A new study has found the majority of UK consumers acknowledge that second-hand shopping, repairs, or rental services could be cost-effective for them. However, the report stressed that there is a notable gap between attitudes and actual behaviour.
Klarna’s 2024 Circularity Insights report found there was a high awareness of circularity’s cost-saving potential. Repairing items is seen as the biggest cost saving opportunity (44%), followed by secondhand shopping (39%) and rentals (20%).
While, the idea of repairing broken goods is increasingly resonating with consumers the implementation is still in its growth phase. Despite its perceived cost-saving potential, 77% of consumers chose not to repair clothing items the last time they broke, 87% for shoes and accessories. The study said this disconnect presents a substantial opportunity for brands and businesses to encourage and facilitate repair options.
Read more: Clothing repairs platform Sojo back at Selfridges permanently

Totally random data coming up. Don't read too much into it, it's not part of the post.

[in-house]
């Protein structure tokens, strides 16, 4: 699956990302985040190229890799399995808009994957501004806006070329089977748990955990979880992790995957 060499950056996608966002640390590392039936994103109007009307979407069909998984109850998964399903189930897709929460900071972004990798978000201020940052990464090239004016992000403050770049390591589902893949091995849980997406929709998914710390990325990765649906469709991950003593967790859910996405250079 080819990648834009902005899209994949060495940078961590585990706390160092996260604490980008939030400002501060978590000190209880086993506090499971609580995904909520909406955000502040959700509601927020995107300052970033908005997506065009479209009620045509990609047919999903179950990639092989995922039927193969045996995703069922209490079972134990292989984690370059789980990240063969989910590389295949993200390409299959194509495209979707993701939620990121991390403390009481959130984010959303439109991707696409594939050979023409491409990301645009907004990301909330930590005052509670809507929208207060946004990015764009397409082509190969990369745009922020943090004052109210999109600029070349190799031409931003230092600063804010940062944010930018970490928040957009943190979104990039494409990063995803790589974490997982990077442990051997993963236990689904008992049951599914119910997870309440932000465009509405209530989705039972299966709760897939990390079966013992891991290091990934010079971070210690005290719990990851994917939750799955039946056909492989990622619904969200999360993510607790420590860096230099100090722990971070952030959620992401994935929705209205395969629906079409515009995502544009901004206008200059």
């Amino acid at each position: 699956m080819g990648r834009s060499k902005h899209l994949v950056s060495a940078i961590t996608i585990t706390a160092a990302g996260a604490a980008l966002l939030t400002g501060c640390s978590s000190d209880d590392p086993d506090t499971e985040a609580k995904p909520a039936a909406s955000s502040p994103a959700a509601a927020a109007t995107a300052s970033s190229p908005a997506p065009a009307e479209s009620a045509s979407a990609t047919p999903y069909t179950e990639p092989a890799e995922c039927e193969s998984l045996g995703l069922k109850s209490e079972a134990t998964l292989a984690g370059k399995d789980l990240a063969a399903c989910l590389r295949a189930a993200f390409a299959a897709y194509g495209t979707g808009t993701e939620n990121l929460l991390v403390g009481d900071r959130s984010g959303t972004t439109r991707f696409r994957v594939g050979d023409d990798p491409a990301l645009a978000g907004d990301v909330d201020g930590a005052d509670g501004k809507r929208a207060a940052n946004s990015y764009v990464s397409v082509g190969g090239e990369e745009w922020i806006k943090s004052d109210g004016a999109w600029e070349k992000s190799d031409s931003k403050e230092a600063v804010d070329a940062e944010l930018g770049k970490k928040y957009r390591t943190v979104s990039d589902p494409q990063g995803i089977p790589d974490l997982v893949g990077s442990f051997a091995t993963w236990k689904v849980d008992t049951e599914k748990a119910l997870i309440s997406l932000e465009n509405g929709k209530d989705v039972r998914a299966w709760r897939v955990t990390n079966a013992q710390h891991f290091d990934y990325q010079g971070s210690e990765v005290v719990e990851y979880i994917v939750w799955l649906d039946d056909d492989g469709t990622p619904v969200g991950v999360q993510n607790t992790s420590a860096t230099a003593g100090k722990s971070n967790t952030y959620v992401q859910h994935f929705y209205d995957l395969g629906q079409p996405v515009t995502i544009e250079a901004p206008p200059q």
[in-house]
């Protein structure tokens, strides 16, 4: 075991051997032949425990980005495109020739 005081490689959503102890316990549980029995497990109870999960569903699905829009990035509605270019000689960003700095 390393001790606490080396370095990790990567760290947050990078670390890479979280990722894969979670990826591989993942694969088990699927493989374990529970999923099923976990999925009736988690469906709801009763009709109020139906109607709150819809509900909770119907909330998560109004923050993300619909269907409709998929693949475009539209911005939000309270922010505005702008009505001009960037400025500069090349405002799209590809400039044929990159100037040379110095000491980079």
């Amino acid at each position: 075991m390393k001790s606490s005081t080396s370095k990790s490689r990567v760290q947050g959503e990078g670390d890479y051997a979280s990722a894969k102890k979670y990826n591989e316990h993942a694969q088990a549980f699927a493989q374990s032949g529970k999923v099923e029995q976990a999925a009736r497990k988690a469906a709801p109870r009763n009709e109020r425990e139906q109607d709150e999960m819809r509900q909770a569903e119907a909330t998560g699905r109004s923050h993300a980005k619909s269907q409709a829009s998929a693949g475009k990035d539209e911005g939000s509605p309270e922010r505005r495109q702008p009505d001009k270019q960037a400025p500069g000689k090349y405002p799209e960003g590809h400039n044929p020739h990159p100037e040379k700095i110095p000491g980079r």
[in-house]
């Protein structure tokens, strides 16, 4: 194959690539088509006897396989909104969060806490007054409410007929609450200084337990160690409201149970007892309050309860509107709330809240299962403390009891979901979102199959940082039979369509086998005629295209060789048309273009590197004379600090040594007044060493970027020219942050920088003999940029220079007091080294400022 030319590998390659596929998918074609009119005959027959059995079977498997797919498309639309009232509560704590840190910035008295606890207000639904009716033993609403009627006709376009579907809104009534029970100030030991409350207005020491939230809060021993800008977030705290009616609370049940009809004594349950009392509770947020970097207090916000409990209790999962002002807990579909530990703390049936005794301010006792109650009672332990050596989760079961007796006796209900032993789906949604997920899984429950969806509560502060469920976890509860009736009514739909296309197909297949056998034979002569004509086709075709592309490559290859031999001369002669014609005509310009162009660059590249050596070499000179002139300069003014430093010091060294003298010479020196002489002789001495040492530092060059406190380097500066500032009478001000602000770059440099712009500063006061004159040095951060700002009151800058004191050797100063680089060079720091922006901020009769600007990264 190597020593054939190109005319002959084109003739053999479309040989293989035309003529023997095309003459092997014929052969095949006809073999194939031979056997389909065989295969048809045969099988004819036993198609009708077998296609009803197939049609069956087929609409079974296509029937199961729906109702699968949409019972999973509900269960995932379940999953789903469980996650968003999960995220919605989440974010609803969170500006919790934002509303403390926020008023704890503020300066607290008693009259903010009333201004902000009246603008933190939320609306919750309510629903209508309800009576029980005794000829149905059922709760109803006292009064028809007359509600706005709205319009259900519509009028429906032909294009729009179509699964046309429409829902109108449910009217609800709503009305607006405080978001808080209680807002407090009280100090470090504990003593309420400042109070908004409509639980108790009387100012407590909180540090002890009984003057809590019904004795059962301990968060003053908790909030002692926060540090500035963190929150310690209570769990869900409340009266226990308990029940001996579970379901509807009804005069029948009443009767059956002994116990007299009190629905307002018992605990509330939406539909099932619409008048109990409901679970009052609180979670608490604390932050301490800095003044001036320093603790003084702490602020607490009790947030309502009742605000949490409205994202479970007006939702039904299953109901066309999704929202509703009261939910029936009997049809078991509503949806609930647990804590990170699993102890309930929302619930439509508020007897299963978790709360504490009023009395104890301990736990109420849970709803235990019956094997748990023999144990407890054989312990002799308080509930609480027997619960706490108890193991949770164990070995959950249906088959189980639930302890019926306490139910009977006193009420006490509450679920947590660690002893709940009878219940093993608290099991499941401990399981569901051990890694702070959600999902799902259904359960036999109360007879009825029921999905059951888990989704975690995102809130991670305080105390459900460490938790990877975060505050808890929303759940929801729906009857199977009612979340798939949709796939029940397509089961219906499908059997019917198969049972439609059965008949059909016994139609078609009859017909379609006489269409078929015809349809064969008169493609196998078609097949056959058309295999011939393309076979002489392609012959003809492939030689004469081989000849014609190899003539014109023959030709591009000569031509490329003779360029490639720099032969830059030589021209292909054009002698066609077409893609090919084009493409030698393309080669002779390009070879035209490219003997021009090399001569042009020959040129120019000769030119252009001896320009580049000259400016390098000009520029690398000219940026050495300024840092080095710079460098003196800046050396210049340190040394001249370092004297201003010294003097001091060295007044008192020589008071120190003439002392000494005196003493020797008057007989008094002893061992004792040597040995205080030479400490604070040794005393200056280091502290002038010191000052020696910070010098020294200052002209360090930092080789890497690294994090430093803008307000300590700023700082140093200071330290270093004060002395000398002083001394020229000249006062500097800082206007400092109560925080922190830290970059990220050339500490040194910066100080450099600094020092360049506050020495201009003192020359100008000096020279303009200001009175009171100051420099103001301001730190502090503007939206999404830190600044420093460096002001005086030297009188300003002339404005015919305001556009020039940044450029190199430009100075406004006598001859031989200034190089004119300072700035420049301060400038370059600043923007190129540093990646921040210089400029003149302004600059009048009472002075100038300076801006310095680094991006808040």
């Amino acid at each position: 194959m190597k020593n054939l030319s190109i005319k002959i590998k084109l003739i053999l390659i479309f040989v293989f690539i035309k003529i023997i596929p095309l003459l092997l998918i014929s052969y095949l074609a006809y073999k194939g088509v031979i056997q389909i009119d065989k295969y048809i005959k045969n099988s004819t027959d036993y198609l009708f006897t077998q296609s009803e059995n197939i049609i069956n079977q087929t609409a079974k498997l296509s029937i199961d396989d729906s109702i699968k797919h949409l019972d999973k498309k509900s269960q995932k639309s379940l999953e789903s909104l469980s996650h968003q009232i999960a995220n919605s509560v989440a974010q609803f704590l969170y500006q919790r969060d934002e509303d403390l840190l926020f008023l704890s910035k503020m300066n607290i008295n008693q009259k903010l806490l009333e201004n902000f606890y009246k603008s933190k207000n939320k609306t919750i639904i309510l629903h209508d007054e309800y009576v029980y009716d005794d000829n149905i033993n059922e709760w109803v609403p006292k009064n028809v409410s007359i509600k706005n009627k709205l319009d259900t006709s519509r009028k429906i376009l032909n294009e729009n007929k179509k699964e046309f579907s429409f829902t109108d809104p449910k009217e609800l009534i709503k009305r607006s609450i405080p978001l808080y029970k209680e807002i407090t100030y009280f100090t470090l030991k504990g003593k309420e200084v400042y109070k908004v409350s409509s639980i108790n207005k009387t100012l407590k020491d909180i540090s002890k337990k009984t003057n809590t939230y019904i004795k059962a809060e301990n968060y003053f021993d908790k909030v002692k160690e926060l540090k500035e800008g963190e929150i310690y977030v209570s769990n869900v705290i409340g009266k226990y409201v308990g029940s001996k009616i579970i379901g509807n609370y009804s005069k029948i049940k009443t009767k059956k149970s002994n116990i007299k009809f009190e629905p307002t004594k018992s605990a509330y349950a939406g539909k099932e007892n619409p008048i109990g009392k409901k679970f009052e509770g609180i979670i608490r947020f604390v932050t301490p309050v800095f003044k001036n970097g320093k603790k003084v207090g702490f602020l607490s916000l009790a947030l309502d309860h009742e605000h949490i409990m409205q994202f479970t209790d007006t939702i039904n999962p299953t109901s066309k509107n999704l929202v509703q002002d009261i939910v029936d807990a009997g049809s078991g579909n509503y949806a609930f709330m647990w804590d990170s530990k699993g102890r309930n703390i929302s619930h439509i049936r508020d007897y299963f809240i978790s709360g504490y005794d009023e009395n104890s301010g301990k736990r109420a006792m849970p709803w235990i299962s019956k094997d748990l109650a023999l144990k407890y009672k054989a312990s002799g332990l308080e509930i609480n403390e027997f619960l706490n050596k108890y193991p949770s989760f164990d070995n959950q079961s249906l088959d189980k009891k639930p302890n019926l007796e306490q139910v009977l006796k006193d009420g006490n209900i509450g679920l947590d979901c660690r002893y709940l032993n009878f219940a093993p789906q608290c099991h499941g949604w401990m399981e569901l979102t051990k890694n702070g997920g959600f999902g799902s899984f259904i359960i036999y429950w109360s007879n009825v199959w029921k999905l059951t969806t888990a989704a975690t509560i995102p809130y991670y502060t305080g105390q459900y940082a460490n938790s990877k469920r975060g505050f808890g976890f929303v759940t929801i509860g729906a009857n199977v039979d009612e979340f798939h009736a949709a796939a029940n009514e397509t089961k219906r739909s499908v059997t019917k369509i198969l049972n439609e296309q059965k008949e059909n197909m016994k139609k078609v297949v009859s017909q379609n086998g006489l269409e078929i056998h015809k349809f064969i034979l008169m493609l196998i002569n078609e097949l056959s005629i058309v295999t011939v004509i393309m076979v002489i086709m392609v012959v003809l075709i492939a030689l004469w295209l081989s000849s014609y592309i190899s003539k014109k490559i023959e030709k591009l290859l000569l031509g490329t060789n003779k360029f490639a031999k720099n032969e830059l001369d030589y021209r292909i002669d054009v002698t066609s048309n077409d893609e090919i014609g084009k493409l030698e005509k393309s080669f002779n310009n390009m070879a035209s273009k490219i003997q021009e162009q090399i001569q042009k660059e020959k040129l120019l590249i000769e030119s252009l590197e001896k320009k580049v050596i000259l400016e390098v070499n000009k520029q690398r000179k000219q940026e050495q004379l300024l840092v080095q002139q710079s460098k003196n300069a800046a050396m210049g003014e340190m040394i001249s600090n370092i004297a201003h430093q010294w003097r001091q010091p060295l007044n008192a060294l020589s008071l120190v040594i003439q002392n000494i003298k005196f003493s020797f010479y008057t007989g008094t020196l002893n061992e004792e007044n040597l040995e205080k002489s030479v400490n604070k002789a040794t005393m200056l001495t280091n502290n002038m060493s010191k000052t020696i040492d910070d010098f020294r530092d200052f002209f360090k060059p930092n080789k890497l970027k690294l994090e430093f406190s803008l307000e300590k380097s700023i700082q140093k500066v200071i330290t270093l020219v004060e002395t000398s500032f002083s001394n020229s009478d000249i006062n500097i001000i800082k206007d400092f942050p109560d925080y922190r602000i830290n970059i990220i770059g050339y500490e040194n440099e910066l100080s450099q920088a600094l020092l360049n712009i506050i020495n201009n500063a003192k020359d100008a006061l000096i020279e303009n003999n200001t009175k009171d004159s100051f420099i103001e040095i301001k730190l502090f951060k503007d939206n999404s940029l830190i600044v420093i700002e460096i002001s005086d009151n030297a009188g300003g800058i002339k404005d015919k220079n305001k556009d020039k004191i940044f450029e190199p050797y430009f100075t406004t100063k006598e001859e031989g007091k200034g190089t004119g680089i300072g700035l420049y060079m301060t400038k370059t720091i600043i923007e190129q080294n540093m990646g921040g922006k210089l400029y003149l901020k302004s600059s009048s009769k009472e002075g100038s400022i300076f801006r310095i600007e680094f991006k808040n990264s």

The survey, of 3,000 adults (16 years or older) in the UK, USA, and Germany, also found there is a growing appeal of second-hand shopping with one third of consumers welcoming second-hand clothing items into their wardrobes over the past year. It noted there remains an opportunity for further adoption, as 67% of consumers opted for only new items when shopping for clothes in the past year.
The convenience of buying new items was one barrier to circular fashion at 30%. Other barriers included feasibility (28%), utility (26%), and cost (20%). Depreciation also hinders second-hand shopping, with 21% of consumers citing low clothing resale value.
“If we really want consumers to repair or buy second-hand, we need to make the service fully accessible, put it front and center in the store, and back it with your marketing budget. If buying new remains the easy choice, that’s what people will do,” said Hasna Kourda, founder of Save Your Wardrobe.
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